Yet another aspect relates to a processor that executes instructions for increasing throughput in a wireless communication environment, the instructions comprising generating a CDM waveform that has OFDM pilot segments, generating an OFDM pilot waveform that has pilot information related to the CDM waveform, and transmitting the CDM waveform from a first antenna and transmitting the OFDM pilot waveform from a second antenna. The instructions further comprise generating the OFDM pilot waveform as a discontinuous waveform having discontinuities between pilot segments, wherein the discontinuities are generally aligned with the pilot segments in the CDM waveform, and transmitting the discontinuous CDM waveform and the OFDM pilot waveform at approximately the same power level. Additionally or alternatively, the instructions can comprise generating the OFDM pilot waveform as a continuous waveform having pilot segments that overlap the pilot segments in the CDM waveform, and transmitting the continuous OFDM pilot waveform at a power level approximately 20 dB below a transmission power level for the CDM waveform.

According to yet another aspect, a method of performing pilot communication in a wireless communication environment can comprise transmitting a CDM waveform having pilot segments at a first transmission power level from a first antenna at a base station, transmitting an OFDM pilot waveform comprising pilot segments related to the CDM waveform the first transmission power level from a second antenna at the base station, and temporarily reducing the transmission power of the OFDM pilot waveform to a second transmission power level during transmission of the pilot segments in the CDM waveform to reduce interference between the waveforms. The second transmission power level may be approximately 20 dB below the first transmission power level.

To the accomplishment of the foregoing and related ends, the one or more embodiments comprise the features hereinafter fully described and particularly pointed out in the claims. The following description and the annexed drawings set forth in detail certain illustrative aspects of the one or more embodiments. These aspects are indicative, however, of but a few of the various ways in which the principles of various embodiments may be employed and the described embodiments are intended to include all such aspects and their equivalents.

BRIEF DESCRIPTION OF THE DRAWINGS

FIG. 1 illustrates a wireless communication system with multiple base stations and multiple terminals, in accordance with one or more aspects.

FIG. 2 is an illustration of a multiple-input multiple-output (MIMO) channel formed by T transmit antennas at base station and multiple (R) receive antennas at a terminal, in accordance with various aspects described herein.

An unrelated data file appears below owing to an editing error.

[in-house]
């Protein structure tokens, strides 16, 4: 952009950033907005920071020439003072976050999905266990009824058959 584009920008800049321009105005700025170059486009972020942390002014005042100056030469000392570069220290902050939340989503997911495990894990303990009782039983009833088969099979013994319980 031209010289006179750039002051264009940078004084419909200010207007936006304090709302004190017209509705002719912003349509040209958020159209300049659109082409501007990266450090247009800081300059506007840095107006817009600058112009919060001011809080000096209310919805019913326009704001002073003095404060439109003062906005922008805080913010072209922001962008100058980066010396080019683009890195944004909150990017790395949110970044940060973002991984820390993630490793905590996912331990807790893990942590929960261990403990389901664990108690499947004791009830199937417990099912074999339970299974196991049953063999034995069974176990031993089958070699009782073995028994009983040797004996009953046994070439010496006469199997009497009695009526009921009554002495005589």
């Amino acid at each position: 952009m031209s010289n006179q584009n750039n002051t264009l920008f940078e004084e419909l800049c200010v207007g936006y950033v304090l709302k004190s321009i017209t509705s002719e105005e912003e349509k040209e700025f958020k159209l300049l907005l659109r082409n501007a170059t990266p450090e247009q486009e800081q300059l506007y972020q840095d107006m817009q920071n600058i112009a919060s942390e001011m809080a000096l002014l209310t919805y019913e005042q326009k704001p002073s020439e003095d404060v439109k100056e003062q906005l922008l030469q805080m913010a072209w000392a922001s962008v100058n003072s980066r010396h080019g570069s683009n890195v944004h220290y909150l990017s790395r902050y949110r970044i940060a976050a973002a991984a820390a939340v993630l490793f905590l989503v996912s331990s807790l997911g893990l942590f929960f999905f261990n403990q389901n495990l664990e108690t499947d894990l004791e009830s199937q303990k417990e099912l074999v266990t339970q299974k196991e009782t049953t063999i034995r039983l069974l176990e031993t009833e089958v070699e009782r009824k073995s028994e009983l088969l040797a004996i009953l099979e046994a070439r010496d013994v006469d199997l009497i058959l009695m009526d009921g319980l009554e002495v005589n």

FIG. 3 illustrates a forward link structure, in accordance with one or more aspects described herein.

FIG. 4 illustrates a forward link structure, in accordance with one or more aspects described herein.

FIG. 5 illustrates a forward link structure, in accordance with one or more aspects described herein.

FIG. 6 illustrates a block diagram of system that facilitates providing a low-power pilot signal in addition to a communication signal, in accordance with various aspects.

FIG. 7 illustrates a methodology for providing improved channel estimation for MIMO user devices without adversely affecting extant SISO users communicating within the same wireless communication environment, in accordance with one or more aspects.

FIG. 8 is an illustration of a methodology for providing improved channel estimation for MIMO user devices without adversely interfering with extant SISO users communicating within the same wireless communication environment, in accordance with one or more aspects.

FIG. 9 illustrates a methodology for providing a signal pilot transmission for channel estimation by MIMO user devices without adversely affecting extant SISO users communicating within the same wireless communication environment, in accordance with one or more aspects.

FIG. 10 is an illustration of a user device that facilitates detecting a low-power pilot signal that can be utilized to estimate a channel for a higher-power communication signal in a wireless communication environment, in accordance with one or more aspects set forth herein.

FIG. 11 is an illustration of a system that facilitates providing a low-power pilot signal that can be utilized to estimate a channel for a higher-power communication signal in a wireless communication environment, in accordance with various aspects.

FIG. 12 is an illustration of a wireless network environment that can be employed in conjunction with the various systems and methods described herein.

DETAILED DESCRIPTION